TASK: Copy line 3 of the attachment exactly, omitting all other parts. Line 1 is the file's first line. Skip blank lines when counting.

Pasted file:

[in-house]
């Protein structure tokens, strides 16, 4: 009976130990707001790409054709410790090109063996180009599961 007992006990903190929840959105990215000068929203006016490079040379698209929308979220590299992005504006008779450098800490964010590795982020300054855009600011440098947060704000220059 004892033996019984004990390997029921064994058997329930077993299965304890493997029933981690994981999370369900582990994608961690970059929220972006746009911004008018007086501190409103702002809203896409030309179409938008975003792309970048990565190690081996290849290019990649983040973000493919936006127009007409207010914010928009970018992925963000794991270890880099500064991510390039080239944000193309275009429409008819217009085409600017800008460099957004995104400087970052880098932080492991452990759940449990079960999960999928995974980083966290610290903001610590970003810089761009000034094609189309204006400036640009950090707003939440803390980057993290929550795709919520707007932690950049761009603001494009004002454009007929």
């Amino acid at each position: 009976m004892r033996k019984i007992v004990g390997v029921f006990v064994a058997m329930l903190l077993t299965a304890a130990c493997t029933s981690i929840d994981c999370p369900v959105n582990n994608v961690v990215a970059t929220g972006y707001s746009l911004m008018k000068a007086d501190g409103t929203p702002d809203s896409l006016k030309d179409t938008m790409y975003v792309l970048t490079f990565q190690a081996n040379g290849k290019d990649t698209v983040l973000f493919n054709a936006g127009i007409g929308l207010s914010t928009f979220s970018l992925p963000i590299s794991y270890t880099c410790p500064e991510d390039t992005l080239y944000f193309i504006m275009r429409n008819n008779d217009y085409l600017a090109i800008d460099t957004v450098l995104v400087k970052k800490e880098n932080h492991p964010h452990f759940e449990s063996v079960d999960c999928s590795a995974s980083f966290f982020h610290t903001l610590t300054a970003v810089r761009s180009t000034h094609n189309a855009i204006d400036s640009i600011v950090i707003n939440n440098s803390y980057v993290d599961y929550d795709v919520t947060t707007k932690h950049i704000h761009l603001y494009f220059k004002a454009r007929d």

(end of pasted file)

């Amino acid at each position: 009976m004892r033996k019984i007992v004990g390997v029921f006990v064994a058997m329930l903190l077993t299965a304890a130990c493997t029933s981690i929840d994981c999370p369900v959105n582990n994608v961690v990215a970059t929220g972006y707001s746009l911004m008018k000068a007086d501190g409103t929203p702002d809203s896409l006016k030309d179409t938008m790409y975003v792309l970048t490079f990565q190690a081996n040379g290849k290019d990649t698209v983040l973000f493919n054709a936006g127009i007409g929308l207010s914010t928009f979220s970018l992925p963000i590299s794991y270890t880099c410790p500064e991510d390039t992005l080239y944000f193309i504006m275009r429409n008819n008779d217009y085409l600017a090109i800008d460099t957004v450098l995104v400087k970052k800490e880098n932080h492991p964010h452990f759940e449990s063996v079960d999960c999928s590795a995974s980083f966290f982020h610290t903001l610590t300054a970003v810089r761009s180009t000034h094609n189309a855009i204006d400036s640009i600011v950090i707003n939440n440098s803390y980057v993290d599961y929550d795709v919520t947060t707007k932690h950049i704000h761009l603001y494009f220059k004002a454009r007929d």